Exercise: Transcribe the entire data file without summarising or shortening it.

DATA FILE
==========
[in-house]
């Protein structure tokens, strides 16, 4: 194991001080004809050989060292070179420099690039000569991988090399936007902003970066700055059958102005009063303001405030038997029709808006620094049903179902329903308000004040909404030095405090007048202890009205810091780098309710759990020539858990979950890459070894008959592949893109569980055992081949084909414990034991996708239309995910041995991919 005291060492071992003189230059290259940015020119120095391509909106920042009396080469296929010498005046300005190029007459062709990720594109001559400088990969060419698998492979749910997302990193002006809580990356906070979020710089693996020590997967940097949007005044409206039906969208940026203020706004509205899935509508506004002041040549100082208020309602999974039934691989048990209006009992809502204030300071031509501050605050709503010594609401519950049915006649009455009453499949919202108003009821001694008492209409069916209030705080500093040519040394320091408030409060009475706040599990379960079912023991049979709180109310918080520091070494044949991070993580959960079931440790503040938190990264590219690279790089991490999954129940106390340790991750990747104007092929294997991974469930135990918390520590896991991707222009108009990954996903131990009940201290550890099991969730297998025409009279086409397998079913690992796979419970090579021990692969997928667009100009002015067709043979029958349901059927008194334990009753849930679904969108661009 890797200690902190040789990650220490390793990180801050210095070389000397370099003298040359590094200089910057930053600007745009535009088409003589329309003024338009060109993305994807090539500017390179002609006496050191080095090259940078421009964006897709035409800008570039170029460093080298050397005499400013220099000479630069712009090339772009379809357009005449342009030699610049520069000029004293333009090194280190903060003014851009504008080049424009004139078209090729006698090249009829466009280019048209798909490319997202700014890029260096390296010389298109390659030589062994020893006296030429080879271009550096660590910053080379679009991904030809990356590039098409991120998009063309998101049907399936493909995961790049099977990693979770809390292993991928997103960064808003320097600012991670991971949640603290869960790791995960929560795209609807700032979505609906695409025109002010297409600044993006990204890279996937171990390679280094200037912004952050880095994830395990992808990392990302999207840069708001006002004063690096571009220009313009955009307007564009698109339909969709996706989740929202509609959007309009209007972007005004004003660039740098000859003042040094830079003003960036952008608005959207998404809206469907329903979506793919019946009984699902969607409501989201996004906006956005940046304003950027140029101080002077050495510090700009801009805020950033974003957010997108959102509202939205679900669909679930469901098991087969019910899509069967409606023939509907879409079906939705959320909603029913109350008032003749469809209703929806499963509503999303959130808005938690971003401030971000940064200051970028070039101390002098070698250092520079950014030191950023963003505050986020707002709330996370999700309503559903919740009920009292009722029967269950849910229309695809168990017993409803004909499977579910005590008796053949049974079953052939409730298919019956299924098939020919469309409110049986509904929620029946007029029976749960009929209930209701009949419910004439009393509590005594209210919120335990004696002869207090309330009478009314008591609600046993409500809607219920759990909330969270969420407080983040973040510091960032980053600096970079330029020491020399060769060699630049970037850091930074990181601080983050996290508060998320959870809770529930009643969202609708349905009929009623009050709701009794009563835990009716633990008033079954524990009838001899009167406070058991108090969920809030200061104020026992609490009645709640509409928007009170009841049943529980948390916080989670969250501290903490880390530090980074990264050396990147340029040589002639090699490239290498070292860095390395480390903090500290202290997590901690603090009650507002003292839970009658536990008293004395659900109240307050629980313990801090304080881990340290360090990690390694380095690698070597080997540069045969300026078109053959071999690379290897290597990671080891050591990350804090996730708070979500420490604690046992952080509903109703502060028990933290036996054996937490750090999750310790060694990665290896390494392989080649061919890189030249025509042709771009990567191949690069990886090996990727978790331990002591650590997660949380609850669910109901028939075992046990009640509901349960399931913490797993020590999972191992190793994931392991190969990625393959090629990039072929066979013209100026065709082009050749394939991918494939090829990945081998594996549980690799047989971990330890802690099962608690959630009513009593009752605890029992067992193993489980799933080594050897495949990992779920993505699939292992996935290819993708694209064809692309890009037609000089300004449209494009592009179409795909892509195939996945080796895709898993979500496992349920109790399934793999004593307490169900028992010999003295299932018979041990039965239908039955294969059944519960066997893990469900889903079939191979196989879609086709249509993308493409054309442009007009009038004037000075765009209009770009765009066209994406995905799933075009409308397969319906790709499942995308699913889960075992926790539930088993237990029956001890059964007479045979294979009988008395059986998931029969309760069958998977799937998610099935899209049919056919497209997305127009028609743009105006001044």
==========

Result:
[in-house]
């Protein structure tokens, strides 16, 4: 194991001080004809050989060292070179420099690039000569991988090399936007902003970066700055059958102005009063303001405030038997029709808006620094049903179902329903308000004040909404030095405090007048202890009205810091780098309710759990020539858990979950890459070894008959592949893109569980055992081949084909414990034991996708239309995910041995991919 005291060492071992003189230059290259940015020119120095391509909106920042009396080469296929010498005046300005190029007459062709990720594109001559400088990969060419698998492979749910997302990193002006809580990356906070979020710089693996020590997967940097949007005044409206039906969208940026203020706004509205899935509508506004002041040549100082208020309602999974039934691989048990209006009992809502204030300071031509501050605050709503010594609401519950049915006649009455009453499949919202108003009821001694008492209409069916209030705080500093040519040394320091408030409060009475706040599990379960079912023991049979709180109310918080520091070494044949991070993580959960079931440790503040938190990264590219690279790089991490999954129940106390340790991750990747104007092929294997991974469930135990918390520590896991991707222009108009990954996903131990009940201290550890099991969730297998025409009279086409397998079913690992796979419970090579021990692969997928667009100009002015067709043979029958349901059927008194334990009753849930679904969108661009 890797200690902190040789990650220490390793990180801050210095070389000397370099003298040359590094200089910057930053600007745009535009088409003589329309003024338009060109993305994807090539500017390179002609006496050191080095090259940078421009964006897709035409800008570039170029460093080298050397005499400013220099000479630069712009090339772009379809357009005449342009030699610049520069000029004293333009090194280190903060003014851009504008080049424009004139078209090729006698090249009829466009280019048209798909490319997202700014890029260096390296010389298109390659030589062994020893006296030429080879271009550096660590910053080379679009991904030809990356590039098409991120998009063309998101049907399936493909995961790049099977990693979770809390292993991928997103960064808003320097600012991670991971949640603290869960790791995960929560795209609807700032979505609906695409025109002010297409600044993006990204890279996937171990390679280094200037912004952050880095994830395990992808990392990302999207840069708001006002004063690096571009220009313009955009307007564009698109339909969709996706989740929202509609959007309009209007972007005004004003660039740098000859003042040094830079003003960036952008608005959207998404809206469907329903979506793919019946009984699902969607409501989201996004906006956005940046304003950027140029101080002077050495510090700009801009805020950033974003957010997108959102509202939205679900669909679930469901098991087969019910899509069967409606023939509907879409079906939705959320909603029913109350008032003749469809209703929806499963509503999303959130808005938690971003401030971000940064200051970028070039101390002098070698250092520079950014030191950023963003505050986020707002709330996370999700309503559903919740009920009292009722029967269950849910229309695809168990017993409803004909499977579910005590008796053949049974079953052939409730298919019956299924098939020919469309409110049986509904929620029946007029029976749960009929209930209701009949419910004439009393509590005594209210919120335990004696002869207090309330009478009314008591609600046993409500809607219920759990909330969270969420407080983040973040510091960032980053600096970079330029020491020399060769060699630049970037850091930074990181601080983050996290508060998320959870809770529930009643969202609708349905009929009623009050709701009794009563835990009716633990008033079954524990009838001899009167406070058991108090969920809030200061104020026992609490009645709640509409928007009170009841049943529980948390916080989670969250501290903490880390530090980074990264050396990147340029040589002639090699490239290498070292860095390395480390903090500290202290997590901690603090009650507002003292839970009658536990008293004395659900109240307050629980313990801090304080881990340290360090990690390694380095690698070597080997540069045969300026078109053959071999690379290897290597990671080891050591990350804090996730708070979500420490604690046992952080509903109703502060028990933290036996054996937490750090999750310790060694990665290896390494392989080649061919890189030249025509042709771009990567191949690069990886090996990727978790331990002591650590997660949380609850669910109901028939075992046990009640509901349960399931913490797993020590999972191992190793994931392991190969990625393959090629990039072929066979013209100026065709082009050749394939991918494939090829990945081998594996549980690799047989971990330890802690099962608690959630009513009593009752605890029992067992193993489980799933080594050897495949990992779920993505699939292992996935290819993708694209064809692309890009037609000089300004449209494009592009179409795909892509195939996945080796895709898993979500496992349920109790399934793999004593307490169900028992010999003295299932018979041990039965239908039955294969059944519960066997893990469900889903079939191979196989879609086709249509993308493409054309442009007009009038004037000075765009209009770009765009066209994406995905799933075009409308397969319906790709499942995308699913889960075992926790539930088993237990029956001890059964007479045979294979009988008395059986998931029969309760069958998977799937998610099935899209049919056919497209997305127009028609743009105006001044």